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J. R. Tomlin

Author of A Kingdom's Cost

29+ Works 985 Members 128 Reviews 1 Favorited

About the Author

Includes the name: J. R. Tomlin


Works by J. R. Tomlin

A Kingdom's Cost (2011) 251 copies
Freedom's Sword (2011) 158 copies
The Wayward Alliance (2015) 92 copies
A King Ensnared (2013) 88 copies
Blood Duty (2011) 42 copies
Countenance of War (2012) 42 copies
Laying the Odds (2011) 33 copies
Noble Traitor (2019) 27 copies
The Shadow Ryana (2012) 26 copies
A King Imperiled (2017) 14 copies
Women of Power (2012) 12 copies
The Shadow Gypsy (1656) 11 copies
The Black Douglas Trilogy (2014) 10 copies
Wings of Evil (2011) 10 copies
Not for Glory (2013) 10 copies
The Intelligencer (2016) 9 copies
A King Uncaged (2014) 9 copies
Pendant of Power (2011) 7 copies
The Winter Kill (2016) 7 copies
Murder at Saint Giles (2021) 5 copies
Scales Of Justice (2010) 5 copies
The King's Coroner (2018) 4 copies
Fate of Kings (2021) 2 copies
A King Empowered (2019) 1 copy
Warrior's Duty (2009) 1 copy

Associated Works

Twists and Turns: A Red Adept Reviews Collection (2011) — Contributor — 4 copies


Common Knowledge

Legal name
Tomlin, Jeanne
Other names
Tomlin, Jeanne
20th century
Places of residence
Oregon, USA
Edinburgh, Scotland, UK



This review was written for LibraryThing Member Giveaways.
This focuses on the life of the Andrew de Moray between the battle of Dunbar and the battle of Stirling Bridge. After escaping from being held captive in an English castle, Moray returns home to start driving the English out of Scotland. He works with William Wallace, to win some key battles. This novel gives a good brief look at a Scottish hero who largely is overshadowed by Wallace in history. Its a quick and easy read and while the battle scenes are descriptive, they aren't graphic. It is dominated by Moray's imprisonment, escape, training his troops and battle, and it would have been if the brief scenes of his domestic life were expanded, or if there were more of them to balance out his military life. Caitrina is a fun character, with a bit of rebelliousness that will appeal to the modern reader, but its not done in a modern way. Caitrina's rebelliousness fits in well with her place in the world, and the medieval time period of the novel. I just wish the novel was a bit longer.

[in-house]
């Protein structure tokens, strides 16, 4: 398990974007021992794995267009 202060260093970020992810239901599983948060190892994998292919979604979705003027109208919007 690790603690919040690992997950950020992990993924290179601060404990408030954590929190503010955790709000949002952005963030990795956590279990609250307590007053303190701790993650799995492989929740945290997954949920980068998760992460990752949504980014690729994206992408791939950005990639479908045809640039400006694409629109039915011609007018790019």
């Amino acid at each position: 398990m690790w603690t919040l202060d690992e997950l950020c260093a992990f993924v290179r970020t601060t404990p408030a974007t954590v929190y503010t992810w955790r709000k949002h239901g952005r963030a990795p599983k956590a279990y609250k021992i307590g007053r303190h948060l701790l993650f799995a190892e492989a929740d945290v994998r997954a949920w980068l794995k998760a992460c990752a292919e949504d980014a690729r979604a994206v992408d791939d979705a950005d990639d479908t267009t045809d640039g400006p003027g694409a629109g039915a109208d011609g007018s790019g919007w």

I received this book from the author for review.
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sawcat | 26 other reviews | Apr 9, 2024 |
This review was written for LibraryThing Member Giveaways.
Earlier in the year I had review Tomlin's Freedom's Sword, which was set a few years earlier than the events in this book. My biggest comment on that was that it was so battle focused, and that it would have been nice to have more of Moray's personal life explored to balance out the military life. I do not have the same feelings on A Kingdom's Cost. Between James's relationship with Isabella, and later with Alycie Dickson, there is a nice balance between the military and personal aspects of James's life. This had the same quick pace as the other novel. This also has the good battle descriptions, which are descriptive enough to be able to picture the battles, but not in so great a detail that might turn off some readers. I really enjoyed this novel and will be looking forward to the second installment. I received this book from the author for review.… (more)
sawcat | 34 other reviews | Apr 9, 2024 |
This review was written for LibraryThing Member Giveaways.
I rather liked 'Talon of the unnamed Goddess'. It has the type of story I like, about a woman in a men's world (that of a Talon: a bodyguard and warrior). Clearly she’s at a disadvantage, but she also has two advantages: she thinks things through more than her fellow warriors (and her enemies), and she gets chosen by the unnamed goddess. Using those characteristics allows her to protect her charge when her kingdom is taken over by her neighbour. This book is an easy read and definitely has potential.

On a more critical note, the book doesn’t entirely follow through on its potential. The characters are a bit flat. Aisha’s main characteristic is that she wants to be a Talon. Apparently this is because her family got murdered when she was younger and she wanted to take revenge. However, this revenge is not forthcoming. She never even speaks of it. Also, she doesn’t even blink the first time she kills someone, which seems rather unrealistic, and she hardly shows any emotion when fellow Talons are killed. In the end, all we know about Aisha is that she wants to be a Talon and that she comes to like her charge. Which is a pity, since she is clearly an unusual woman, given the fact that she has chosen the Talon life.
All in all, the book could have used more depth for its characters and more background, for instance on what happened during Aisha’s training. The book has potential, but the writer could have done more with it.
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zjakkelien | 16 other reviews | Jan 2, 2024 |
This book was the surprise 5-star read! Based on a true person, and backed by research, this is the story of Robert the Bruce’s nephew Thomas Randolph who changed allegiances between the Bruce and the Kings Edward. Written so well to help understand how someone could sympathetically find themselves in that position. Excellent story, well written. I’m encouraged to look for book two if there is one.
KarenMonsen | 1 other review | Oct 26, 2021 |



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